- changes in channel morphology,
- accelerated erosion and gully development,
- increased severity and frequency of droughts, and
- loss of wildlife habitat and reduction in biodiversity.
Other impacts related to groundwater depletion include (Fig. 18):
- drying up of wells,
- increased cost of pumping and well infrastructure,
- land subsidence (Galloway et al, 2001),
- salt-water intrusion, and
- changes in surface albedo and related climate change (Ponce et al, 1997).
Fig. 19 A basin's mass balance.
The impacts of groundwater depletion are pervasive and, in most cases
significant enough to justify a detailed evaluation. A sensible strategy is to develop baseline data
on selected ecosphere components, prior to the proposed groundwater development. These components include:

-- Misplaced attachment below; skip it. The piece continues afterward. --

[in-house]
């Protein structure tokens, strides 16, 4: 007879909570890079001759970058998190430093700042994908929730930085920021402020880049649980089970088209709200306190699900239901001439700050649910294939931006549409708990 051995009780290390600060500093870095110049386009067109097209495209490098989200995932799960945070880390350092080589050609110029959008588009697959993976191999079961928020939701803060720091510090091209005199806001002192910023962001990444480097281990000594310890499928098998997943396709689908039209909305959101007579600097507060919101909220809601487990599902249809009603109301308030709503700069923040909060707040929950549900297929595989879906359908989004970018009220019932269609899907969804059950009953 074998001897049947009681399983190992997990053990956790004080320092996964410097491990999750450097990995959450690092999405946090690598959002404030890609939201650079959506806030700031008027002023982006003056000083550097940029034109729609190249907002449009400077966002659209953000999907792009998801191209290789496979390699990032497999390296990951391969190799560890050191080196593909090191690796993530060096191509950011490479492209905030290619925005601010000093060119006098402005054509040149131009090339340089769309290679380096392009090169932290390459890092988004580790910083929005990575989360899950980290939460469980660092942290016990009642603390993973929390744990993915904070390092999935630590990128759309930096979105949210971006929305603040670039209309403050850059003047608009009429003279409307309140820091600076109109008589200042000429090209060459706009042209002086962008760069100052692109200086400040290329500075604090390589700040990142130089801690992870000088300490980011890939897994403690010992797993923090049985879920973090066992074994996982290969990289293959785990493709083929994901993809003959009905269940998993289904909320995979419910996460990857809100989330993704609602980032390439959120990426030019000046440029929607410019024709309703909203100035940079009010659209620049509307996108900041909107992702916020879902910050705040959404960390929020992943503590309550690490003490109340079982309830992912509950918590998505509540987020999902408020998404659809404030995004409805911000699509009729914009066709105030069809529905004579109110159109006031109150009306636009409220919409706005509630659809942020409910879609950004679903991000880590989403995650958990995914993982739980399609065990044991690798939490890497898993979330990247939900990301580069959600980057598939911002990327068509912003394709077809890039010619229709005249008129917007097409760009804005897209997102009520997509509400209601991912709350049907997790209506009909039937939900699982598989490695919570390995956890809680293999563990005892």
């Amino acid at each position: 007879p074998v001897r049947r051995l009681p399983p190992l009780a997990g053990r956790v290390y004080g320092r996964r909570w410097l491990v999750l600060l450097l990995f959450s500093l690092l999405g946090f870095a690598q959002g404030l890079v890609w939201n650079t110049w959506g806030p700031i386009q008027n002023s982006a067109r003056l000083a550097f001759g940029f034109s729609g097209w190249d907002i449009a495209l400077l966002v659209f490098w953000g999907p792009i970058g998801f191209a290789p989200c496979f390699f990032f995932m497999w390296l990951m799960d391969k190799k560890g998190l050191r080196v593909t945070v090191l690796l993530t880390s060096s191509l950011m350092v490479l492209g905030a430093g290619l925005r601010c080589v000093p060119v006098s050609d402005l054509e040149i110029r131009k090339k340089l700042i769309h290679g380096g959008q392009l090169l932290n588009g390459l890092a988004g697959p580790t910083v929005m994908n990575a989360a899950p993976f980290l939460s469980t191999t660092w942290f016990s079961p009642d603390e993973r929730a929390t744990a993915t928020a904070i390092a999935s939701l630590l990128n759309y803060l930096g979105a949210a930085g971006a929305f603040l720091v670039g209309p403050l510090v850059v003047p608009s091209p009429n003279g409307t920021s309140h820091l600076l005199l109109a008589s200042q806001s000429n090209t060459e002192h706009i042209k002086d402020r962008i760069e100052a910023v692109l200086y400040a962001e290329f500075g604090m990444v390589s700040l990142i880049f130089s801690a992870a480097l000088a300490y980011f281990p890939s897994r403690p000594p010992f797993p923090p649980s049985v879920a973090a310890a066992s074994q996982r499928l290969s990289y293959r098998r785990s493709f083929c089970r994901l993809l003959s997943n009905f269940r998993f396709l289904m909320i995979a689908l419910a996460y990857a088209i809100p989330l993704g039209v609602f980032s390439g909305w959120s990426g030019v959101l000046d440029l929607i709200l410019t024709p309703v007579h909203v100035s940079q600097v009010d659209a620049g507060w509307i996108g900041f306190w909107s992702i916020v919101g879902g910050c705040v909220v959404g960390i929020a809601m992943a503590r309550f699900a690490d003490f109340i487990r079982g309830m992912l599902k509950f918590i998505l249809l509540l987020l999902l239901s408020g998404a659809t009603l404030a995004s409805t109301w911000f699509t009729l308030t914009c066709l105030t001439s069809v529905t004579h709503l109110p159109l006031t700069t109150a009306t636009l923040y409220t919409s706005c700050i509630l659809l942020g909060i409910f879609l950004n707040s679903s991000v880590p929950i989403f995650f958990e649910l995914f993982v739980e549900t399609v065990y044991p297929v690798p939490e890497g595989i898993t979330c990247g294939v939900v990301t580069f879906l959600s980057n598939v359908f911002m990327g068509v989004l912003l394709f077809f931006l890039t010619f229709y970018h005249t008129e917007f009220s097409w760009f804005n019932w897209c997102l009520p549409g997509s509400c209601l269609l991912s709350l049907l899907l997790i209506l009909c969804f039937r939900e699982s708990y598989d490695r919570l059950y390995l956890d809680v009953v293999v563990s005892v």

- surface water,
- channel morphology,
- aquatic ecosystems,
- wetland and riparian ecosystems,
- phreatophytes and other aquatic-terrestrial transitional ecosystems,
- terrestrial ecosystems,
- wildlife resources, including corridors and flyways, and
- climatology and climate change.
In the absence of baseline data, it is difficult to ascertain a cause-effect
linkage between groundwater development and its environmental consequences.
The effects of groundwater development tend to become apparent gradually, with time often measured in decades, such as in the case of climate change
(Alley and Leake, 2004).
Other impacts, such as the loss of baseflow,
can become apparent within a shorter timeframe, typically in a few years.
The effects of groundwater development tend to become apparent gradually, with time often measured in decades.
In many instances, it is hard to trace the observed effects of groundwater depletion to actions of the past.
Therefore, it is imperative that the impacts of development